C, split-stitch ; D, plumage-stitch, worked in the frame.
43. darning sampler - Except in the background the stitches follow the lines of the drawing, regardless of the weaving of the stuff. The customary outlining of the pattern is here omitted, to show how far it may, or may not, be needful.
44. DARNING - DESIGNED BY WILLIAM MORRIS. Ill delicate colours upon a sea-green ground, outlined with black and white. Part of the border of a table-cloth, the property of Messrs Morris & Co.
46. laid-work sampler, showing various ways (spilt-stitch and couching) in which the sewing down may be done, and the various directions it may take - vertical, horizontal, following the ornamental forms, or crossing them.
47. laid-work - The couching crosses the flower forms in straight lines; and in the eye of the flower where the threads cross, the two are sewn down at a single stitch. The spiral stems a sort of laid cord. Flower in blue, sewn with blue and outlined with gold ; leaves, a bright fresh green stitched with olive. Japanese. (V. & A. M.)
48. laid-work. The sewing down of the leaves crosses them in curved lines which suggest roundness. The stem in gold basket pattern. Part of a coverlet. Worked upon a cedar-coloured ground chiefly in dark blue and white, the blue couched with white, the white and other colours couched with red. Indo-Portuguese. 17th century. (V. & A. M.)
49. laid-work and some surface-stitch. The stitching which sews down the floss takes the direction of the scroll, etc, and gives drawing. The surface work in the stems is done upon a ladder of stitches across. Part of a chalice veil. Italian. Early 17th century. (V. & A. M.)
50. laid-work sampler - The straight lines of laid floss varied in colour to suggest shading. The stalk padded, and the pattern made by the stitching upon it thereby emphasised.
51. BULLION and COUCHED CORD - A, the somewhat loose design of the border in bullion shows rather plainly the way it is done. B, the solid discs of spiral cord are unusual, but most characteristic of the method of couching. The stitches sewing down the cord are not apparent. Oriental. (Mrs L. F. D.)
52. sampler OF couched SILK - The broad central band and the narrow beaded lines are in floss, and show the effect of sewing it more or less tightly down. The two intermediate bands are in cord couched with threads in the direction of its twist, not very easily distinguishable unless by contrast of colour.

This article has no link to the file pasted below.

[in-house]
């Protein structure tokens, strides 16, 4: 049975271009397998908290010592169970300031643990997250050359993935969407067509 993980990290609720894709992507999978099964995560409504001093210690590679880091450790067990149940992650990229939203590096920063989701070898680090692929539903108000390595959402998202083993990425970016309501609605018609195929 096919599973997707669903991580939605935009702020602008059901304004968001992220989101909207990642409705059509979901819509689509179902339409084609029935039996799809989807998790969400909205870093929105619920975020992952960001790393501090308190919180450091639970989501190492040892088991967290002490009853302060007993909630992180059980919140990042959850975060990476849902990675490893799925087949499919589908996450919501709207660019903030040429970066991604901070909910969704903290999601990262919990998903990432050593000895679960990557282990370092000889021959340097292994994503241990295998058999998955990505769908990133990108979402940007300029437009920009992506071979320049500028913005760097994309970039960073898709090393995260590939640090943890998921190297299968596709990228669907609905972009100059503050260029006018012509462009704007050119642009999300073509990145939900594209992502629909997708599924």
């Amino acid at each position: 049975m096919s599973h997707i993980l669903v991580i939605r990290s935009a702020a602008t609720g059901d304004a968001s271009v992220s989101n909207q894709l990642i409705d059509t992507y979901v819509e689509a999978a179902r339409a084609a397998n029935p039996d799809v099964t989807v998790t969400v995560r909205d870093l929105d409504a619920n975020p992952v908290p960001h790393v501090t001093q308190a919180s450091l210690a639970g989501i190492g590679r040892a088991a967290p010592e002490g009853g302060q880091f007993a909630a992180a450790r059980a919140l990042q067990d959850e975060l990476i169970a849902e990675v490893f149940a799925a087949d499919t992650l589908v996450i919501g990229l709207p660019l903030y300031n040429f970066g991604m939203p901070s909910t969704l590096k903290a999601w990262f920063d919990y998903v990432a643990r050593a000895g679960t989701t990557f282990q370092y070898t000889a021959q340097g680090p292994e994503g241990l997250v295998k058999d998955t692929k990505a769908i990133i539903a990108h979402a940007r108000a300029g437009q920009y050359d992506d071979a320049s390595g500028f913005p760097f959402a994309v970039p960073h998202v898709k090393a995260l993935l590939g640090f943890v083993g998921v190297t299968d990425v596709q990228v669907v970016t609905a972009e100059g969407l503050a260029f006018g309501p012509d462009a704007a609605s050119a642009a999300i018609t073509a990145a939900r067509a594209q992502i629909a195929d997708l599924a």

53. couching in looped threads - The effect is not unlike that of chain-stitch or fine knotting. Rather over actual size. Worked in bright colours upon a pale green crepe ground. Chinese. (Mrs L. F. D.)
54. reverse couching - Showing on the face of it no sign of couching. (After the manner of the Syon Cope.)
55. back of reverse couching - Showing the parallel lines of couched linen thread which sew down the silk upon the surface (Illustration 54 (Reverse Couching)). The zigzag pattern of the stitching might equally well have taken other lines.
56. COUCHED GOLD sampler - A, B, C, D, flat work ; E, part flat, part raised; F, G, H, J, basket and other patterns raised over cords.
57. couching in various diaper patterns, outlined in part with "plate." Silver on pale pink silk. (Coll. of Mrs T. Buxton Morrish.)
58. gold couching in open threads - A, the lines of gold which form a scale pattern on the dragon's body, are wide enough apart to let the red ground grin through. Elsewhere the couching, contrary to mediaeval practice, follows the shapes, line within line until they are occupied. The floss embroidery, in white and colours, is in surface satin-stitch. Chinese. B, the open lines of gold look somehow richer than if the metal had been worked solid upon the crimson ground. Old Venetian. (Mrs L. F. D.)
59. COUCHED outline WORK; only an occasional detail worked solid; suggests damascening. The border is in gold, the filling in silver, thread on a greyish-green velvet. Part of an Italian housing or saddlecloth. 16th century. (V. & A. M.)
60. applique - Satin upon velvet, outlined with two threads of gold couching.
61. applique panel - Designed and executed by Miss Mabel
Keighley, illustrating a poem by William Morris. (The property of the artist.)
62. a. counter-change pattern, inlay or applique - Yellow satin and crimson velvet. The outline, which is in gold, falls chiefly upon the yellow, so as not to disturb the exact balance of light and dark, which it is essential to preserve in counter-change. Part of a stole. Spanish. 16th century. (V. &A. M.)
B. applique, of deep crimson velvet upon white satin, outlined with paler red cord. The outlines, meeting together, form a stem of double cord. Italian. 17th century. (V. & A. M.)
63. applique, with couched outline, and stitching upon the applique band or ribbon. The dots in the centre of the grapes are French knots. The pattern is in satin of various colours, upon a figured green silk damask, outlined with yellow silk sewn down with yellow. Italian. (V. &. A. M.)
64. inlay in coloured cloths, outlined with chain stitch.
Magic stitch also occurs. A characteristic example of the kind of work done at Retsht, in Persia. (Mrs L. F. D.)
65. cut-work in linen - A fret of this kind was often outlined with coloured silk, and the detail within the fretted outline further embroidered in coloured silk. (Coll. of Mrs Drake.)
66. sampler of raised work, showing underlays: A, of cloth ;
B, of twisted cords; C, of parchment; D, of cotton wool ; E, first of cotton cord and then of cotton thread ; F, of cord; G, of string ; H, of sewing.